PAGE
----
I’ll begin with HHH lighting up the internet earlier this week by telling Corey Graves on ATB that he thinks WM should be a two night event moving forward. I for one don’t disagree as I would prefer that instead of having one show burning me out for nearly eight hours straight. I’ll paraphrase another quote from Hunter by saying that the one-day music festival has grown to the point of a destination weekend event. Which brings another problem as a construction worker on Sofi Stadium in Los Angeles, the home of Wrestlemania 37 tested positive and construction was halted until further notice. This delay means that Mania may have to find a new home for next year and one new football stadium that is complete and ready for use is the new Raiders facility in Las Vegas. It would be a great alternative if fans can pack it in spring of 2021. But the biggest announcement that rocked everyone was that the company may be eliminating non-televised live events or house-shows. This writer used to attend house-shows a lot but lost interest over the years. On one hand the wrestlers can take their time and be creative while not having to adhere to strict tv times but on the other attendance was shrinking anyway as rarely anything that moves the current storylines forward happens at these events. On a positive note I think the elimination of these shows can give the wrestlers more time for recovery and less rapid travel arrangements. It could improve the product as a whole and they could still do international tours if need be.
‘Essential Service’ on the take?
It was widely speculated that when WWE was deemed ‘essential’ and would be allowed to legally tape in Orlando that Linda McMahon used clout from her service in the Trump administration. Allegedly the state of Florida got a significant financial kickback and was all of a sudden good to go to continue running shows. Take this for what it’s worth but it was a bad look in the press irregardless.
It may look like I did a real number on WWE here and that is not at all my intention. These stories are all based on fact and can be checked on various Youtube platforms and those dreaded ‘dirt-sheet’ writers. They have been diligent at reporting these stories to the fans as these aren’t all stories the mainstream sports media may touch and I applaud them for letting the fans in on what’s really going on.
Before I close out I have to give one special shoutout to the Canadian-formed media company Vice and their magnificent (sorry Martin, don’t mean to plagiarize) Dark Side Of The Ring Series. I don’t normally binge-watch a lot of things at once but when I heard two of the main directors on Talk Is Jericho a while back I knew I had to watch. So when I got some time off of work I was hooked and couldn’t stop watching. Not only are the interviews very well done but I love the out-of-focus reenactments that give you the essence of the time period they are talking about without resorting to cheap reenactments that would look second rate. But the big winner is the content and even though some stories are hard to watch (ie: Benoit, Snuka, Bravo) they need to be told by those who were involved. Yes, WWE can’t do a documentary on the Benoit tragedy as it would be a bad look, they wouldn’t do one on Bruiser Brody’s death as he never really worked there. But the show has done an amazing job of putting the viewer in the middle of each story that gives several different viewpoints (ie: The Brawl For All episode). My only issue is that when they show past footage (I’m still amazed they got past footage to use) they got a lot of their dates wrong which in turn questions some of the credibility in my mind. However once that detail is cleaned up this show has a bright future as it gives the narrative of major historic events in the pro wrestling industry that some are just not able to tell in any other forum.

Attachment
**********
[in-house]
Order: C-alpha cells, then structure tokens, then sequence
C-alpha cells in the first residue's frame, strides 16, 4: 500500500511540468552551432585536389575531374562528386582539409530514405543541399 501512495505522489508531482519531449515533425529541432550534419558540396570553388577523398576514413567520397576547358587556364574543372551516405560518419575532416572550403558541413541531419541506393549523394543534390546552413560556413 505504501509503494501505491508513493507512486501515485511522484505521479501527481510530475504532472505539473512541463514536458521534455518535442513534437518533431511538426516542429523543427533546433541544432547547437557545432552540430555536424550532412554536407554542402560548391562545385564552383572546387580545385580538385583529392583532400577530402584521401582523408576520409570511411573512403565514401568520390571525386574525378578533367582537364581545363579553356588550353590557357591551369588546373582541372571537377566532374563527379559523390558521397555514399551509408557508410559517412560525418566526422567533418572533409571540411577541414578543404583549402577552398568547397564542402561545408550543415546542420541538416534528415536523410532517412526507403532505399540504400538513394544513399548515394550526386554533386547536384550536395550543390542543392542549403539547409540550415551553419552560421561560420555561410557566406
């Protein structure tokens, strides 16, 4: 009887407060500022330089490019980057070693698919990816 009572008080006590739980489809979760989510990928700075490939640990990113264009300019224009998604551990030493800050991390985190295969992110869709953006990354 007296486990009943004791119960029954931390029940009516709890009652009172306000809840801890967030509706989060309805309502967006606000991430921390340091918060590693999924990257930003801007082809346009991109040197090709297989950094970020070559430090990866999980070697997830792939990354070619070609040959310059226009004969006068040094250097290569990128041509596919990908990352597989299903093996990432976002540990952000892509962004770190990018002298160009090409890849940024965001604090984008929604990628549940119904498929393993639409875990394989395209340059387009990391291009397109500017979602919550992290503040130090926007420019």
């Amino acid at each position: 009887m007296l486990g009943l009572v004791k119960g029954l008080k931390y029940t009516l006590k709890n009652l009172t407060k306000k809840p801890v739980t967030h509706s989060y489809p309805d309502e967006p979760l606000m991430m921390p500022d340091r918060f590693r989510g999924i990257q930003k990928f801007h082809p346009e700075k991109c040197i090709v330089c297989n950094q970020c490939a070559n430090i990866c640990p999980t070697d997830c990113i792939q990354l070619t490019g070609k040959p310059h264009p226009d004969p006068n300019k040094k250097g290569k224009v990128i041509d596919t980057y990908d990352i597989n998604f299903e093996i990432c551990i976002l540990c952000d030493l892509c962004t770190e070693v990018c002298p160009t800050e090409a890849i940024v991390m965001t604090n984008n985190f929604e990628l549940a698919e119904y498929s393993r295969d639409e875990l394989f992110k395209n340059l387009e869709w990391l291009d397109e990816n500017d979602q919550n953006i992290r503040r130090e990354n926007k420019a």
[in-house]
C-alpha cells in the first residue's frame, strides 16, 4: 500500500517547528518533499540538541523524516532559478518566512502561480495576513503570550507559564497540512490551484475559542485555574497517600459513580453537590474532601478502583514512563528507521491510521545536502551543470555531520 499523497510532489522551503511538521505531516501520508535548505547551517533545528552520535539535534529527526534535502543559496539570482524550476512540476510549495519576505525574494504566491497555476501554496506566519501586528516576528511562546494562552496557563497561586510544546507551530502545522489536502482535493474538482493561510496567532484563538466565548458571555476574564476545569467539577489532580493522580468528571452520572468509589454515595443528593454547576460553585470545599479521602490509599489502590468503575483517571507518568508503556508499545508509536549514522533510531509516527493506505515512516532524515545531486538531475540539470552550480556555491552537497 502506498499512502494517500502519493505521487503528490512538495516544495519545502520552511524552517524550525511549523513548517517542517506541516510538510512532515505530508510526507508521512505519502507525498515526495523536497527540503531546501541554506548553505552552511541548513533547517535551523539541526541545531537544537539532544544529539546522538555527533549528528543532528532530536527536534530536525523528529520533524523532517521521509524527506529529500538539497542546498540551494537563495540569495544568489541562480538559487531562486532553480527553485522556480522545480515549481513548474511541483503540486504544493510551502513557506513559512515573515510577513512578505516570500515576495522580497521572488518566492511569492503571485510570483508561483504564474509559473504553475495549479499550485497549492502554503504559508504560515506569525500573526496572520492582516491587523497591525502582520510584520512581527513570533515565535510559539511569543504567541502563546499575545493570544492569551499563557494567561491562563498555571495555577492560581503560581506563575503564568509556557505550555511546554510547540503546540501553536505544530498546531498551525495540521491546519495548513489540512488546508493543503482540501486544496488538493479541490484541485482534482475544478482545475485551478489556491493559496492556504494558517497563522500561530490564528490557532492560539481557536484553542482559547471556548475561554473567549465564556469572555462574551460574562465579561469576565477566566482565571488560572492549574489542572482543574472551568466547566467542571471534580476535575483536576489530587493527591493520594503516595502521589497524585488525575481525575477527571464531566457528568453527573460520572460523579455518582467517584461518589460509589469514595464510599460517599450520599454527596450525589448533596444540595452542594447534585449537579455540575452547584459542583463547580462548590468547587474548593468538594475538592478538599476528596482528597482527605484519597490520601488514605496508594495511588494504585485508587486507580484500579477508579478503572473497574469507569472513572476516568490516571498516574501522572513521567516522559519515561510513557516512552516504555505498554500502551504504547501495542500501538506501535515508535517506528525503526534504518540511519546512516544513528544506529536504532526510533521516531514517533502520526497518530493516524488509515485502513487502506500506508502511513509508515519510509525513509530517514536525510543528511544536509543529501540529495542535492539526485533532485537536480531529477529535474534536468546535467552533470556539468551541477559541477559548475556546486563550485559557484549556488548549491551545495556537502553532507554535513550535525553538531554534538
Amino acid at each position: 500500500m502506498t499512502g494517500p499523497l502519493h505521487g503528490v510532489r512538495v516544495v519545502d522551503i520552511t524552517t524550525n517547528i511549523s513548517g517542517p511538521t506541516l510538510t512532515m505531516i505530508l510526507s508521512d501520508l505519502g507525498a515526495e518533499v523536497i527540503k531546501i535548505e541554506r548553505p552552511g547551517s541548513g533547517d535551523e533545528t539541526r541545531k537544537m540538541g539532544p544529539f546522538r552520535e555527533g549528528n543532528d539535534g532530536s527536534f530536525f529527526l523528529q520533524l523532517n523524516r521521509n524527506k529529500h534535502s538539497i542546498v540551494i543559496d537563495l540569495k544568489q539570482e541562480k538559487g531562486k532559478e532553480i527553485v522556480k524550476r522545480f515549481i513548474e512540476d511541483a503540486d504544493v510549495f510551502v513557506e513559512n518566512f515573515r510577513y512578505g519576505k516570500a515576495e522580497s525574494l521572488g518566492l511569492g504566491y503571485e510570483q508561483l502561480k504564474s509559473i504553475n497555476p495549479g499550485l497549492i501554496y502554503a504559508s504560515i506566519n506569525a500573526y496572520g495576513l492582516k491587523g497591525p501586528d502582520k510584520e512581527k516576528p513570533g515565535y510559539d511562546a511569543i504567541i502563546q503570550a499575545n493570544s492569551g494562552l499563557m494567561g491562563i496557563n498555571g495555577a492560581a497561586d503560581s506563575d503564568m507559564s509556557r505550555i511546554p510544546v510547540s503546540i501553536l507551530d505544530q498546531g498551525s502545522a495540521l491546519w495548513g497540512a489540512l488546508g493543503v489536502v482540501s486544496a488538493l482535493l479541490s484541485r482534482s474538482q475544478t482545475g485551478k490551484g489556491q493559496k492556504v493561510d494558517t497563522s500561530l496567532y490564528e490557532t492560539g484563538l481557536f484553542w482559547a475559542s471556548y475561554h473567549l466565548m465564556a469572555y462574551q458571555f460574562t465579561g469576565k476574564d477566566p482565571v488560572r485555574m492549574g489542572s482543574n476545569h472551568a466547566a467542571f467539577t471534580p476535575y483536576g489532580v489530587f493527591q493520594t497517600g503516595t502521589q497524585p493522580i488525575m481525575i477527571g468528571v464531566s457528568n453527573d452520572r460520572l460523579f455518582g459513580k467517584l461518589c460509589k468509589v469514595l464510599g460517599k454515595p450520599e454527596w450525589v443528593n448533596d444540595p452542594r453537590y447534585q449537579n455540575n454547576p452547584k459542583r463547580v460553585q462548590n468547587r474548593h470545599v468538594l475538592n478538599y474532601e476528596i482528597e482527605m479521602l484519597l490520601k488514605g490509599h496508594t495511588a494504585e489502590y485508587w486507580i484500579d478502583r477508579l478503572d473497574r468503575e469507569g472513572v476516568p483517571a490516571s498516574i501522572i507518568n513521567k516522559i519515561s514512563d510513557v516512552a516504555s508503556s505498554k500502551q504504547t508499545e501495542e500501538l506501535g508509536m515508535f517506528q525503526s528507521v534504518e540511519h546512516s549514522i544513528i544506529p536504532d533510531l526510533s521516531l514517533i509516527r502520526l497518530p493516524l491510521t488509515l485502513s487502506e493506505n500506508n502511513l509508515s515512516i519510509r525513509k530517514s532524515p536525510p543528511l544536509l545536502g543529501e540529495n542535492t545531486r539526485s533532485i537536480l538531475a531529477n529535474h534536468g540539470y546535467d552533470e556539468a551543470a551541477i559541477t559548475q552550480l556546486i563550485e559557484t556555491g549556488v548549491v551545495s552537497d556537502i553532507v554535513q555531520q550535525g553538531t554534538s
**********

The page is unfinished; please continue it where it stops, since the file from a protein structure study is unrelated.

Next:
When WCW closed up in 2001 the WWE was able to buy wrestling libraries of the past starting with NWA/WCW. They put out DVD’s on past territories and wrestlers and while most of them are really good there are some places they just aren’t able to go. So shows like Dark Side Of The Ring on a major media platform or the ‘dirt-sheet’ writers and Youtube newsmakers are a crucial part of filling that gap. WWE has gotten better overall at telling revisionist history however it still comes through from time to time. During the Ruthless Aggression series on the Network they spun the name change from WWF to WWE was Vince just wanting to ‘shake things up’ one day. While in reality the company was in breach of an agreement with the World Wildlife Fund who surprisingly beat out the pro-wrestling titan in court forcing the name change. The internet thankfully called out this nonsense pretty quickly and hopefully WWE’s production will think twice before omitting such obvious facts to it’s fan base.
While some will say that the Internet has done significant damage to the model of the pro wrestling business (and indeed there is a strong argument for that) you have to look at the other side of the argument. Like the mainstream media the WWE a publicly traded corporate giant is being held accountable by its followers for when they get out of line. Some of the misinformation and ignorance about COVID-19 that was subdued by Big Media is changing how people gain access to and digest their news. Social media platforms like Youtube are keeping WWE honest who let’s be honest here was able to control their own narrative history for years because almost nobody challenged them. Those days have come to an end and while the company has become a lot better at being honest with itself and it’s fans the Ruthless Aggression debacle and the handling of some of the recent stories above suggest they still have some work to do. It’s up to people who are passionate enough to broadcast on social media or write pieces like The Grand Slam and you the vocal fines who can assist in that work.